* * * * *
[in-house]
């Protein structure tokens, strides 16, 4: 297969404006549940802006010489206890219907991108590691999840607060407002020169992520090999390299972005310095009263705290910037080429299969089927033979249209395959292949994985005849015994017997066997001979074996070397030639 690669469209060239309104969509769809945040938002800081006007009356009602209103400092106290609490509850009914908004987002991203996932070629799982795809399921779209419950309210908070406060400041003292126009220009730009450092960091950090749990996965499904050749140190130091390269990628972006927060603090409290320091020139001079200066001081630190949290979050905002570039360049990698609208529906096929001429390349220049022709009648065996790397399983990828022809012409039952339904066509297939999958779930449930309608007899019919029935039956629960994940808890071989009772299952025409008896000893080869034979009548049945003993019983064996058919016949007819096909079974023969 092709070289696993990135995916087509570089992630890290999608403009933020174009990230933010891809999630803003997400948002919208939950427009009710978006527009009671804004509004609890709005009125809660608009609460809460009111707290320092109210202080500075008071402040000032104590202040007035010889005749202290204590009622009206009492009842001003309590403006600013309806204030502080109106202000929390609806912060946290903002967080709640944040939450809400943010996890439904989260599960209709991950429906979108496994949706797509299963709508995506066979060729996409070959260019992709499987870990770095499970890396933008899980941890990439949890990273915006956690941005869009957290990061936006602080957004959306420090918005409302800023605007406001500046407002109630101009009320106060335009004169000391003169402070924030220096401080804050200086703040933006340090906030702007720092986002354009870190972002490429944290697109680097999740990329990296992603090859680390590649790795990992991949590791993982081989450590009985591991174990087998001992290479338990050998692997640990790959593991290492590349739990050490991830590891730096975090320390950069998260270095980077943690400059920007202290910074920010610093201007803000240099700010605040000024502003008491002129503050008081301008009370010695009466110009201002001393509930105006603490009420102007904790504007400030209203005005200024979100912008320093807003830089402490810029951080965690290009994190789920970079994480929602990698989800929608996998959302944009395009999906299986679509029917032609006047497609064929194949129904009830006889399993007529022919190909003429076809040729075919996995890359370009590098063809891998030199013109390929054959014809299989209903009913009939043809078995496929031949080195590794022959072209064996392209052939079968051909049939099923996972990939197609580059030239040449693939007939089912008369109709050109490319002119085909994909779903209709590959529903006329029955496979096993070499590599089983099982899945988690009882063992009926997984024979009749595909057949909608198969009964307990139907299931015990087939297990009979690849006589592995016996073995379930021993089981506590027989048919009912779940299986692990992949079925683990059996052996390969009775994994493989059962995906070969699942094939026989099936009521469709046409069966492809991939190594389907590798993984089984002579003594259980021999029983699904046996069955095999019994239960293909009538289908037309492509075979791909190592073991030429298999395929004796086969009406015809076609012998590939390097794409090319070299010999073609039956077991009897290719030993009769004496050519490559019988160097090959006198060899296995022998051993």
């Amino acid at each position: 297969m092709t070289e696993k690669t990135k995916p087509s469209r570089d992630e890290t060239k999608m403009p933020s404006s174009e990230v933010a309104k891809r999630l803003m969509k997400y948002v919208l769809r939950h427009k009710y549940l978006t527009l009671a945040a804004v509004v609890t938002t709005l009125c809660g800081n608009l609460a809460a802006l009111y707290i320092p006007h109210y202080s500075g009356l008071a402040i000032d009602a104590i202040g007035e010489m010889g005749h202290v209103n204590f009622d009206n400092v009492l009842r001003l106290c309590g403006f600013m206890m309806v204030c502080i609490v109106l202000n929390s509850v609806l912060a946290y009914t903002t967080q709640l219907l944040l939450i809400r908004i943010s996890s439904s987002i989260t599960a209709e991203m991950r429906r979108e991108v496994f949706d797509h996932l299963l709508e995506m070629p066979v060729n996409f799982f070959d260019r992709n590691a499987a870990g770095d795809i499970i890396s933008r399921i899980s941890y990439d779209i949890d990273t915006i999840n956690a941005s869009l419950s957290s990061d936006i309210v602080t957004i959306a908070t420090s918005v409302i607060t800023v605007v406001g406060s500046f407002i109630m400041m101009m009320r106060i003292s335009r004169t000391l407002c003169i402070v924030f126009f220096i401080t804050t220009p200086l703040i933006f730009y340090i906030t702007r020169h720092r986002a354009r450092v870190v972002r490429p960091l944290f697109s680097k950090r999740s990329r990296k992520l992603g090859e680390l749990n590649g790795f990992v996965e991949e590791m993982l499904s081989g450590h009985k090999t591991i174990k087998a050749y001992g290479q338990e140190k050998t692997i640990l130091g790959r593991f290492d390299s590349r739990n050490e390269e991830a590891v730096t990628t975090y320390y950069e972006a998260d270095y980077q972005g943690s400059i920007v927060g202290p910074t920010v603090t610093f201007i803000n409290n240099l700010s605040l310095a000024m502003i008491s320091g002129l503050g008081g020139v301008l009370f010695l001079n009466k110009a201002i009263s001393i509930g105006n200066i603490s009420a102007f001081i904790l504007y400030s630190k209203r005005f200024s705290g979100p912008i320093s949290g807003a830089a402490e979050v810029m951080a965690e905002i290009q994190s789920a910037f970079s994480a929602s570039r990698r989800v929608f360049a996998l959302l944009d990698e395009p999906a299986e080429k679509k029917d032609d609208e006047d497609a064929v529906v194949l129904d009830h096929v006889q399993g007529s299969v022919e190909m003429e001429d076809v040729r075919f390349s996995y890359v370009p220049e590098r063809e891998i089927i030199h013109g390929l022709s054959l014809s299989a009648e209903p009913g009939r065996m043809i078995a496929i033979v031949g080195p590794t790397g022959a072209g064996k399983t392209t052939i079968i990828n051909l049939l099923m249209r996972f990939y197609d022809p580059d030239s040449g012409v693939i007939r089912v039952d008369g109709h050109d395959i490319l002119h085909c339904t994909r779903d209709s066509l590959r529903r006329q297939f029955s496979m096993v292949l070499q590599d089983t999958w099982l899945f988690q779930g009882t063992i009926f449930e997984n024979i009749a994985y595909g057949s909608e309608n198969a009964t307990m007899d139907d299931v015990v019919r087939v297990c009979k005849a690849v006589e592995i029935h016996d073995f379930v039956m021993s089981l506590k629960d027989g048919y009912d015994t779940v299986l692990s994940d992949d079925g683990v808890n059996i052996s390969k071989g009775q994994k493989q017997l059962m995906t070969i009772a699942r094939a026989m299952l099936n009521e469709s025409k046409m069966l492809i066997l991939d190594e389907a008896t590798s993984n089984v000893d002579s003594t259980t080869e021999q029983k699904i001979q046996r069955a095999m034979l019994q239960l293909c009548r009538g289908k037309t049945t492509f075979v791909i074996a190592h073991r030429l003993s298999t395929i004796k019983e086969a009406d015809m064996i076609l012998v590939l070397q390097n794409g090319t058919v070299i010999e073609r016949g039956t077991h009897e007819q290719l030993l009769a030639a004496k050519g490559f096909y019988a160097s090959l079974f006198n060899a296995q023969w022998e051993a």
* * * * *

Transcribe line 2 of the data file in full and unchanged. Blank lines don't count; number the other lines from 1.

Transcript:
């Protein structure tokens, strides 16, 4: 297969404006549940802006010489206890219907991108590691999840607060407002020169992520090999390299972005310095009263705290910037080429299969089927033979249209395959292949994985005849015994017997066997001979074996070397030639 690669469209060239309104969509769809945040938002800081006007009356009602209103400092106290609490509850009914908004987002991203996932070629799982795809399921779209419950309210908070406060400041003292126009220009730009450092960091950090749990996965499904050749140190130091390269990628972006927060603090409290320091020139001079200066001081630190949290979050905002570039360049990698609208529906096929001429390349220049022709009648065996790397399983990828022809012409039952339904066509297939999958779930449930309608007899019919029935039956629960994940808890071989009772299952025409008896000893080869034979009548049945003993019983064996058919016949007819096909079974023969 092709070289696993990135995916087509570089992630890290999608403009933020174009990230933010891809999630803003997400948002919208939950427009009710978006527009009671804004509004609890709005009125809660608009609460809460009111707290320092109210202080500075008071402040000032104590202040007035010889005749202290204590009622009206009492009842001003309590403006600013309806204030502080109106202000929390609806912060946290903002967080709640944040939450809400943010996890439904989260599960209709991950429906979108496994949706797509299963709508995506066979060729996409070959260019992709499987870990770095499970890396933008899980941890990439949890990273915006956690941005869009957290990061936006602080957004959306420090918005409302800023605007406001500046407002109630101009009320106060335009004169000391003169402070924030220096401080804050200086703040933006340090906030702007720092986002354009870190972002490429944290697109680097999740990329990296992603090859680390590649790795990992991949590791993982081989450590009985591991174990087998001992290479338990050998692997640990790959593991290492590349739990050490991830590891730096975090320390950069998260270095980077943690400059920007202290910074920010610093201007803000240099700010605040000024502003008491002129503050008081301008009370010695009466110009201002001393509930105006603490009420102007904790504007400030209203005005200024979100912008320093807003830089402490810029951080965690290009994190789920970079994480929602990698989800929608996998959302944009395009999906299986679509029917032609006047497609064929194949129904009830006889399993007529022919190909003429076809040729075919996995890359370009590098063809891998030199013109390929054959014809299989209903009913009939043809078995496929031949080195590794022959072209064996392209052939079968051909049939099923996972990939197609580059030239040449693939007939089912008369109709050109490319002119085909994909779903209709590959529903006329029955496979096993070499590599089983099982899945988690009882063992009926997984024979009749595909057949909608198969009964307990139907299931015990087939297990009979690849006589592995016996073995379930021993089981506590027989048919009912779940299986692990992949079925683990059996052996390969009775994994493989059962995906070969699942094939026989099936009521469709046409069966492809991939190594389907590798993984089984002579003594259980021999029983699904046996069955095999019994239960293909009538289908037309492509075979791909190592073991030429298999395929004796086969009406015809076609012998590939390097794409090319070299010999073609039956077991009897290719030993009769004496050519490559019988160097090959006198060899296995022998051993």